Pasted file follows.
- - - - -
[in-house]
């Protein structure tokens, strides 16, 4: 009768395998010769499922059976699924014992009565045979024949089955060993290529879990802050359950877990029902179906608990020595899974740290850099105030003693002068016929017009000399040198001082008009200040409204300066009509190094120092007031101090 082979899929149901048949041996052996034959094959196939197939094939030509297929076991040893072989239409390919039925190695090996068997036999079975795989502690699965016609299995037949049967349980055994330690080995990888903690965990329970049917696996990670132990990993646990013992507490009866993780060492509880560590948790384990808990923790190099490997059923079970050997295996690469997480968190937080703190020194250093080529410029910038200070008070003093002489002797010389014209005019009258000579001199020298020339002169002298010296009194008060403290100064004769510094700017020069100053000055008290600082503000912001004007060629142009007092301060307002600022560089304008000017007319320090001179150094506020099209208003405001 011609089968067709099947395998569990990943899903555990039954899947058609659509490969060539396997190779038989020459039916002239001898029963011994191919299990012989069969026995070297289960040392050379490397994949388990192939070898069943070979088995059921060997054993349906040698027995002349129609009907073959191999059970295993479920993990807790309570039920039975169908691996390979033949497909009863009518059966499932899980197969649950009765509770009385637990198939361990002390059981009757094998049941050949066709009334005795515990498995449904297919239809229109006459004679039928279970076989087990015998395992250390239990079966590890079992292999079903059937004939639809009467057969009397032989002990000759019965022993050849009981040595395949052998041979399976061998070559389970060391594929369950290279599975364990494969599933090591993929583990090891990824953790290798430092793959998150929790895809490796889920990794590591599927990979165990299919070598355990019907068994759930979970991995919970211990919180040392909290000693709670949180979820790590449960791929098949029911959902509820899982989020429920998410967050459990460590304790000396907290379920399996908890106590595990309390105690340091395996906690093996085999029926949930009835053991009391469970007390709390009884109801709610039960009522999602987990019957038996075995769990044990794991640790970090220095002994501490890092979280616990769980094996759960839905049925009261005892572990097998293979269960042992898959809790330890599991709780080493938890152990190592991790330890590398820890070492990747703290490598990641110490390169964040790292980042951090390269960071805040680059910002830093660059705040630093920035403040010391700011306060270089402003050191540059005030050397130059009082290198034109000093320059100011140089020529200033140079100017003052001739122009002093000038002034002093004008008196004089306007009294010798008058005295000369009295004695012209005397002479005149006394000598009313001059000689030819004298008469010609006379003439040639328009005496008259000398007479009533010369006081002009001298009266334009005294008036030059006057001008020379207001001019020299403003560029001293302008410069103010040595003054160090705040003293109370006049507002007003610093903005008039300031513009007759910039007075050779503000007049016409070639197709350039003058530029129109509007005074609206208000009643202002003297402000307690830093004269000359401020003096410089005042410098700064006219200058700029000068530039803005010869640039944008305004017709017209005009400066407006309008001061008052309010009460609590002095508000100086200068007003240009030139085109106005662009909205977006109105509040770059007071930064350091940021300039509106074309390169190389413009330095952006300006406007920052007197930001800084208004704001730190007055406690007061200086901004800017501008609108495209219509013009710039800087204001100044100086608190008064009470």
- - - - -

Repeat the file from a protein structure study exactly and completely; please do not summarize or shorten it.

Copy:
[in-house]
């Protein structure tokens, strides 16, 4: 009768395998010769499922059976699924014992009565045979024949089955060993290529879990802050359950877990029902179906608990020595899974740290850099105030003693002068016929017009000399040198001082008009200040409204300066009509190094120092007031101090 082979899929149901048949041996052996034959094959196939197939094939030509297929076991040893072989239409390919039925190695090996068997036999079975795989502690699965016609299995037949049967349980055994330690080995990888903690965990329970049917696996990670132990990993646990013992507490009866993780060492509880560590948790384990808990923790190099490997059923079970050997295996690469997480968190937080703190020194250093080529410029910038200070008070003093002489002797010389014209005019009258000579001199020298020339002169002298010296009194008060403290100064004769510094700017020069100053000055008290600082503000912001004007060629142009007092301060307002600022560089304008000017007319320090001179150094506020099209208003405001 011609089968067709099947395998569990990943899903555990039954899947058609659509490969060539396997190779038989020459039916002239001898029963011994191919299990012989069969026995070297289960040392050379490397994949388990192939070898069943070979088995059921060997054993349906040698027995002349129609009907073959191999059970295993479920993990807790309570039920039975169908691996390979033949497909009863009518059966499932899980197969649950009765509770009385637990198939361990002390059981009757094998049941050949066709009334005795515990498995449904297919239809229109006459004679039928279970076989087990015998395992250390239990079966590890079992292999079903059937004939639809009467057969009397032989002990000759019965022993050849009981040595395949052998041979399976061998070559389970060391594929369950290279599975364990494969599933090591993929583990090891990824953790290798430092793959998150929790895809490796889920990794590591599927990979165990299919070598355990019907068994759930979970991995919970211990919180040392909290000693709670949180979820790590449960791929098949029911959902509820899982989020429920998410967050459990460590304790000396907290379920399996908890106590595990309390105690340091395996906690093996085999029926949930009835053991009391469970007390709390009884109801709610039960009522999602987990019957038996075995769990044990794991640790970090220095002994501490890092979280616990769980094996759960839905049925009261005892572990097998293979269960042992898959809790330890599991709780080493938890152990190592991790330890590398820890070492990747703290490598990641110490390169964040790292980042951090390269960071805040680059910002830093660059705040630093920035403040010391700011306060270089402003050191540059005030050397130059009082290198034109000093320059100011140089020529200033140079100017003052001739122009002093000038002034002093004008008196004089306007009294010798008058005295000369009295004695012209005397002479005149006394000598009313001059000689030819004298008469010609006379003439040639328009005496008259000398007479009533010369006081002009001298009266334009005294008036030059006057001008020379207001001019020299403003560029001293302008410069103010040595003054160090705040003293109370006049507002007003610093903005008039300031513009007759910039007075050779503000007049016409070639197709350039003058530029129109509007005074609206208000009643202002003297402000307690830093004269000359401020003096410089005042410098700064006219200058700029000068530039803005010869640039944008305004017709017209005009400066407006309008001061008052309010009460609590002095508000100086200068007003240009030139085109106005662009909205977006109105509040770059007071930064350091940021300039509106074309390169190389413009330095952006300006406007920052007197930001800084208004704001730190007055406690007061200086901004800017501008609108495209219509013009710039800087204001100044100086608190008064009470």